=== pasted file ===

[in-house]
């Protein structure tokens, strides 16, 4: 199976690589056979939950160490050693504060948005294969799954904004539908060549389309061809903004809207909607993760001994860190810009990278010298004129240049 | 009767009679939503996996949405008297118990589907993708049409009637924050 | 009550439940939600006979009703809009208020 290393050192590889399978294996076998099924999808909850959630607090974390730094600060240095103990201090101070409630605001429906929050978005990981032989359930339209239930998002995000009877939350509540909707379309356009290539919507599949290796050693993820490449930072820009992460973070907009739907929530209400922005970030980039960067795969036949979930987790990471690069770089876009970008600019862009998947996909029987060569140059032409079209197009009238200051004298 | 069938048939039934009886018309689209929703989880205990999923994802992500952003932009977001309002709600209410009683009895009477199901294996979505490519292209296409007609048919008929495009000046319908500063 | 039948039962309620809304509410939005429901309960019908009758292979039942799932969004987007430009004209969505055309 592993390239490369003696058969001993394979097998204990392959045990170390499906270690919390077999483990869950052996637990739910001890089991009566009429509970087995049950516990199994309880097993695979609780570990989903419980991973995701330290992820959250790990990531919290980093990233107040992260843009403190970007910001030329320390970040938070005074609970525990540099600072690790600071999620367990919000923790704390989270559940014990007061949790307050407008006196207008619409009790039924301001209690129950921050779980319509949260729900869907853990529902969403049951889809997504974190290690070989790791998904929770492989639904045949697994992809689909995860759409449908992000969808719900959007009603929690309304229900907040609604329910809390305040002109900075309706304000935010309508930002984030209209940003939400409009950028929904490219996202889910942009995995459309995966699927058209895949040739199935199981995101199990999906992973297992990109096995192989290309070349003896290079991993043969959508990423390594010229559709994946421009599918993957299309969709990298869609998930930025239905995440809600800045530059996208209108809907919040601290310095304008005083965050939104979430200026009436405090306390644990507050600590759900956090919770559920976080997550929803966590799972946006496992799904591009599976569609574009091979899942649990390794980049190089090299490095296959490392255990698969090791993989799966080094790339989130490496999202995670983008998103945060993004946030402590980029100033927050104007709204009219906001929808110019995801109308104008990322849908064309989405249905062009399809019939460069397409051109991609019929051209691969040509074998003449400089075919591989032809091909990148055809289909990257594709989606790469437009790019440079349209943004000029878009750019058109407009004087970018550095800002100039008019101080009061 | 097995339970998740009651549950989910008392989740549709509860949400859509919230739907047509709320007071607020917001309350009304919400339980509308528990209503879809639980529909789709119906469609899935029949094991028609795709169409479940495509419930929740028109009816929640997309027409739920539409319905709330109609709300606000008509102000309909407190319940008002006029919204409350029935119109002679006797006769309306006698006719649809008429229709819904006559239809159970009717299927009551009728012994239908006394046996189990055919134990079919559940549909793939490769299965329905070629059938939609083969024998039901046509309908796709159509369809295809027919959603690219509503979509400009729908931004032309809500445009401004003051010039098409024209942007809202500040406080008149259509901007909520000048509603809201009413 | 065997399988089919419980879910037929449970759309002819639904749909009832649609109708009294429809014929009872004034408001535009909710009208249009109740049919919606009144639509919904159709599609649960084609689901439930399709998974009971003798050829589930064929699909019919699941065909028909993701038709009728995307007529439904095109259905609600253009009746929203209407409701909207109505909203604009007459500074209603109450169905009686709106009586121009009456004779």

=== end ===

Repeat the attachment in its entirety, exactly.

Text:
[in-house]
């Protein structure tokens, strides 16, 4: 199976690589056979939950160490050693504060948005294969799954904004539908060549389309061809903004809207909607993760001994860190810009990278010298004129240049 | 009767009679939503996996949405008297118990589907993708049409009637924050 | 009550439940939600006979009703809009208020 290393050192590889399978294996076998099924999808909850959630607090974390730094600060240095103990201090101070409630605001429906929050978005990981032989359930339209239930998002995000009877939350509540909707379309356009290539919507599949290796050693993820490449930072820009992460973070907009739907929530209400922005970030980039960067795969036949979930987790990471690069770089876009970008600019862009998947996909029987060569140059032409079209197009009238200051004298 | 069938048939039934009886018309689209929703989880205990999923994802992500952003932009977001309002709600209410009683009895009477199901294996979505490519292209296409007609048919008929495009000046319908500063 | 039948039962309620809304509410939005429901309960019908009758292979039942799932969004987007430009004209969505055309 592993390239490369003696058969001993394979097998204990392959045990170390499906270690919390077999483990869950052996637990739910001890089991009566009429509970087995049950516990199994309880097993695979609780570990989903419980991973995701330290992820959250790990990531919290980093990233107040992260843009403190970007910001030329320390970040938070005074609970525990540099600072690790600071999620367990919000923790704390989270559940014990007061949790307050407008006196207008619409009790039924301001209690129950921050779980319509949260729900869907853990529902969403049951889809997504974190290690070989790791998904929770492989639904045949697994992809689909995860759409449908992000969808719900959007009603929690309304229900907040609604329910809390305040002109900075309706304000935010309508930002984030209209940003939400409009950028929904490219996202889910942009995995459309995966699927058209895949040739199935199981995101199990999906992973297992990109096995192989290309070349003896290079991993043969959508990423390594010229559709994946421009599918993957299309969709990298869609998930930025239905995440809600800045530059996208209108809907919040601290310095304008005083965050939104979430200026009436405090306390644990507050600590759900956090919770559920976080997550929803966590799972946006496992799904591009599976569609574009091979899942649990390794980049190089090299490095296959490392255990698969090791993989799966080094790339989130490496999202995670983008998103945060993004946030402590980029100033927050104007709204009219906001929808110019995801109308104008990322849908064309989405249905062009399809019939460069397409051109991609019929051209691969040509074998003449400089075919591989032809091909990148055809289909990257594709989606790469437009790019440079349209943004000029878009750019058109407009004087970018550095800002100039008019101080009061 | 097995339970998740009651549950989910008392989740549709509860949400859509919230739907047509709320007071607020917001309350009304919400339980509308528990209503879809639980529909789709119906469609899935029949094991028609795709169409479940495509419930929740028109009816929640997309027409739920539409319905709330109609709300606000008509102000309909407190319940008002006029919204409350029935119109002679006797006769309306006698006719649809008429229709819904006559239809159970009717299927009551009728012994239908006394046996189990055919134990079919559940549909793939490769299965329905070629059938939609083969024998039901046509309908796709159509369809295809027919959603690219509503979509400009729908931004032309809500445009401004003051010039098409024209942007809202500040406080008149259509901007909520000048509603809201009413 | 065997399988089919419980879910037929449970759309002819639904749909009832649609109708009294429809014929009872004034408001535009909710009208249009109740049919919606009144639509919904159709599609649960084609689901439930399709998974009971003798050829589930064929699909019919699941065909028909993701038709009728995307007529439904095109259905609600253009009746929203209407409701909207109505909203604009007459500074209603109450169905009686709106009586121009009456004779």